To make the gift box, Mara:

  1. scored black cardstock eight times about 1.5 inches apart, lengthwise
  2. rolled the scored cardstock into a circle and sealed the edges with double-sided tape to create the base
  3. cut a circle of the same material for the bottom
  4. scored a square about 1 inch along the edges to fold under for the top
  5. cut a .25 inch wide rectangle for the card slot on top
  6. then assembled together all the parts
  7. and, decorate with vinyl lettering

Mara made two for seniors she adopted in her community and another for “a dear friend who has been struggling with the loss of her daughter’s senior year.” Made in one day, Mara struggled through trial and error but “found my Cricut to be cheaper than therapy.” Looking for a simpler design? Here’s a graduation gift box from Design Space.

Personalizing a Standout Graduation Cap

Melayna Neupert from South Carolina crafted custom graduation caps for her and her sister, Deannah. They are celebrating their last year at Francis Marion University.

Melayna Neupert Personalized Graduation Cap and Regalia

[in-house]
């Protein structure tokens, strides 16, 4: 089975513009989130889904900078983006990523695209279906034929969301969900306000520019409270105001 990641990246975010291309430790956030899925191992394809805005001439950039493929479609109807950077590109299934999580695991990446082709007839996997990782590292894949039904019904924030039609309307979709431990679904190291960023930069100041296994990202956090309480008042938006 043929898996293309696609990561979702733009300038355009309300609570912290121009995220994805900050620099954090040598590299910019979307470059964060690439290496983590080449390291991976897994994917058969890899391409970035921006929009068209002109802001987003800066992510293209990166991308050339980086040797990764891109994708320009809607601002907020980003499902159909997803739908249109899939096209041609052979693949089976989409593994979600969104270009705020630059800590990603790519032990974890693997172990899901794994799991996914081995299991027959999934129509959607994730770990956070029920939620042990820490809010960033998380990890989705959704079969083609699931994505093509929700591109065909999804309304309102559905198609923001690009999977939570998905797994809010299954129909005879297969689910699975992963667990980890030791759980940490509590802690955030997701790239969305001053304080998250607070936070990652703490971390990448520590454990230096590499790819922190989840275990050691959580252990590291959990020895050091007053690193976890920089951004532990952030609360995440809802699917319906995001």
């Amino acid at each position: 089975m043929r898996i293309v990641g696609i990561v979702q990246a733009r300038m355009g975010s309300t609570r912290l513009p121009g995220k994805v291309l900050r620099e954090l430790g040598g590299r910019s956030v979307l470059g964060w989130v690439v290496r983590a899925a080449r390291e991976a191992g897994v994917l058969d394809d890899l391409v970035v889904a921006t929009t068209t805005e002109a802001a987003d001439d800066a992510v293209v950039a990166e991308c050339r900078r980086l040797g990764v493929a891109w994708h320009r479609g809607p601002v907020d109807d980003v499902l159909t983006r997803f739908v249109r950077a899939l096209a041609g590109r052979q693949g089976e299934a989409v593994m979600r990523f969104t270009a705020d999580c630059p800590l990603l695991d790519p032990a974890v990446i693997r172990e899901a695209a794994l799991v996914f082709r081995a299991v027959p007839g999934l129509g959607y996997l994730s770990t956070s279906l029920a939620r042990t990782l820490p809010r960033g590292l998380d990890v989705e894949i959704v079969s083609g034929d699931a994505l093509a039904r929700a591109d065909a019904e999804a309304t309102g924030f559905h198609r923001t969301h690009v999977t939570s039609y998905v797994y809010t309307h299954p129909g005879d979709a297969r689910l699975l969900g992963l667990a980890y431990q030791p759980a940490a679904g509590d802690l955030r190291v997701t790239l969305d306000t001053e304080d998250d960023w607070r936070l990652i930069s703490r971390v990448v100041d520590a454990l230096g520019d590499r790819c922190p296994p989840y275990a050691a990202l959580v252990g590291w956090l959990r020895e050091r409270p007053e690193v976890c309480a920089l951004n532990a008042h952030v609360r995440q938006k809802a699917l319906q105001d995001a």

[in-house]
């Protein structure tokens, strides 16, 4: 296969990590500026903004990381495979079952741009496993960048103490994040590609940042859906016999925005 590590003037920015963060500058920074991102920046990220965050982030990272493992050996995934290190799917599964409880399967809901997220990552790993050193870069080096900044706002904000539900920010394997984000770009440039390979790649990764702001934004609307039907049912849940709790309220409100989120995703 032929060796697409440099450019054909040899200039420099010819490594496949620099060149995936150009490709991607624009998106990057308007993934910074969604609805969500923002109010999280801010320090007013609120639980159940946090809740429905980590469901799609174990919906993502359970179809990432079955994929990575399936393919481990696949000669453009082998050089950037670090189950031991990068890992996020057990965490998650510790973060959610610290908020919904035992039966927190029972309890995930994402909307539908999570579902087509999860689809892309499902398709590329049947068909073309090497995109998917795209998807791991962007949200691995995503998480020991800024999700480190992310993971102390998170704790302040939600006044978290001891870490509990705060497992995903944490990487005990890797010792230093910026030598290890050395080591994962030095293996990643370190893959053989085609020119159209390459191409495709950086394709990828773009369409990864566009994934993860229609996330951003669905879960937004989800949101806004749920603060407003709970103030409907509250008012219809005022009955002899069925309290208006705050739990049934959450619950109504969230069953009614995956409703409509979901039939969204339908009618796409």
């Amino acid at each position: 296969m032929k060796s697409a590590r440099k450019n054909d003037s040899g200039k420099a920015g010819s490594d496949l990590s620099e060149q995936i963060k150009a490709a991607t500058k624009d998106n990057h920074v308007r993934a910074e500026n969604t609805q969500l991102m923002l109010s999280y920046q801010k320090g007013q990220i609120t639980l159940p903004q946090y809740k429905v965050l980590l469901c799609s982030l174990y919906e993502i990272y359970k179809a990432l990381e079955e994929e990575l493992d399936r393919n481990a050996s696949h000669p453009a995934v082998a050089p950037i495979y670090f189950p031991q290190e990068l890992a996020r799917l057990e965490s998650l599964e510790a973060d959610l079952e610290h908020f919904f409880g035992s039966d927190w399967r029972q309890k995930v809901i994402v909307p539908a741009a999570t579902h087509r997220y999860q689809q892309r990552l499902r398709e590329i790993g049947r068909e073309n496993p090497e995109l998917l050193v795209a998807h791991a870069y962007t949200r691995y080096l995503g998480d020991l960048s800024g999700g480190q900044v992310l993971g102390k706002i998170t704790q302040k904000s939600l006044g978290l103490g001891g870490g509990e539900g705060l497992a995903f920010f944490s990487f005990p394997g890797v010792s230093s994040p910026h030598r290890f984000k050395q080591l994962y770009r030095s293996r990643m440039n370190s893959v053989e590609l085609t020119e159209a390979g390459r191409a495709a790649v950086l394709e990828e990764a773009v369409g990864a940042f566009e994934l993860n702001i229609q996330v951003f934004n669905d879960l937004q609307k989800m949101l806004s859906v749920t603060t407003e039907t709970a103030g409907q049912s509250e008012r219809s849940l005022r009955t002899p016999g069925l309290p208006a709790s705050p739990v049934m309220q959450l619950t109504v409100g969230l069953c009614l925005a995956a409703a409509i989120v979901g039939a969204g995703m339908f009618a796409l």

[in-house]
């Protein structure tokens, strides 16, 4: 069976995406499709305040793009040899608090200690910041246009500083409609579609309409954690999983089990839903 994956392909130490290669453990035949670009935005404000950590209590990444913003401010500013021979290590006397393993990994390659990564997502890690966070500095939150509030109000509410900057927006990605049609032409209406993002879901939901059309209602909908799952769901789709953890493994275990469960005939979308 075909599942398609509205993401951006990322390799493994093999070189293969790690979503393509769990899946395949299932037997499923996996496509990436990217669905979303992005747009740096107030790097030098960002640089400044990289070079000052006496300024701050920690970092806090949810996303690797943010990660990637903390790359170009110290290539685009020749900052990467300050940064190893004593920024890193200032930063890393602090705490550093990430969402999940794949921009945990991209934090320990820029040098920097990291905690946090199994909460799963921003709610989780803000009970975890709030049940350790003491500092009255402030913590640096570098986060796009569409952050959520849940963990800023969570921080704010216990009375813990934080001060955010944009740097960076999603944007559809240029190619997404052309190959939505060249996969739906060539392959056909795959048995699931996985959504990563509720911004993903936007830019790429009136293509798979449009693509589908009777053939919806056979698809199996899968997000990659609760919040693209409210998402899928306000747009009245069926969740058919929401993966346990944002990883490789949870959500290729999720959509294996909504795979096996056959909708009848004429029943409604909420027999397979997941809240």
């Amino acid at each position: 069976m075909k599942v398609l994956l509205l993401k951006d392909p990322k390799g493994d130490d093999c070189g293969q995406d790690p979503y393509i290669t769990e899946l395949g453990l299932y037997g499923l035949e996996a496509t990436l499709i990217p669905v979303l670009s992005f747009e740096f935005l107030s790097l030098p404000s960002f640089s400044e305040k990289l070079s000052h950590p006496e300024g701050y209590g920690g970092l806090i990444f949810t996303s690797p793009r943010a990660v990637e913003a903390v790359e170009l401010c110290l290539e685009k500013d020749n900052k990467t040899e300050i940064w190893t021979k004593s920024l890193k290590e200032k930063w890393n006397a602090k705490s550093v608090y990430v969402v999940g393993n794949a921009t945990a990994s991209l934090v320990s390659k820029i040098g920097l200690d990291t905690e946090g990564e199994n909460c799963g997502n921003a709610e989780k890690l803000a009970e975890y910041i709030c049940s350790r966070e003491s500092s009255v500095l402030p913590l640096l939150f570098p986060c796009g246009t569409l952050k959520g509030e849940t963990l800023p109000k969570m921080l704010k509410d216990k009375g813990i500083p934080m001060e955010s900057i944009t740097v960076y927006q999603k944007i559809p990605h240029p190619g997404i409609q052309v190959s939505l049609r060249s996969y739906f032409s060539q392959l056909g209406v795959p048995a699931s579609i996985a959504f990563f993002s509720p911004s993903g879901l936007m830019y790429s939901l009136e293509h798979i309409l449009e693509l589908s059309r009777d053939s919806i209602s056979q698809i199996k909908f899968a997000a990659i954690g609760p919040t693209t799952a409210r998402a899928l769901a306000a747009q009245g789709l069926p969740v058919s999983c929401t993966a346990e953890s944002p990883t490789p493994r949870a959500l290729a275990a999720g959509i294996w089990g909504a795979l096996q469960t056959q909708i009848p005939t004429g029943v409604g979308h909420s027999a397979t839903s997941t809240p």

Deannah Neupert Personalized Graduation Cap and Regalia

“I used my Cricut to cut out rolled flowers in a variety of sizes,” says Melayna. As a graduate in Early Childhood Education, Melayna will be teaching second grade this fall. And, she’s already crafted the names of her future students to post outside her very first classroom.

Melayna and Deannah Neupert Graduating from Francis Marion University

Deannah graduates from FMU this year in Biology and Chemistry to attend grad school at MU for her PhD in Ecology, Evolution, and Environmental Biology. On top of the creative play on words for her sister’s cap, Melayna used a template for giant flowers and scaled them down to create the yellow flowers for decoration. Design Space has numerous 3D flower images for inspirational flowers fit for your personalized cap.

Need help with paper flowers? Check out these resources and tutorials:

DIY Social Distance Graduation Celebrations

Anna Villalobos cried for two weeks when she realized Angel, her youngest child, and his classmates would never have a high school graduation. Coincidentally, Anna and her husband purchased a storefront property earlier in the year where she knew “would be the place where I could do something for them.”

Anna Villalobos Graduation Storefront Photo Booth for Cobre High School Class of 2020

“When I realized this was something these young adults would never get back, I decided to dry my tears and do something for them,” says Anna. Not only did she use her Cricut to cut out 83 individual graduation caps, Anna also cut out their names to honor each individual student.

Annabelle in front of her personalized graduation cap decoration by Anna Villalobos

The backdrop was created with tablecloths decorated with images cut from black glitter and other cardstock. She created stencils to decorate the “books” on the bench.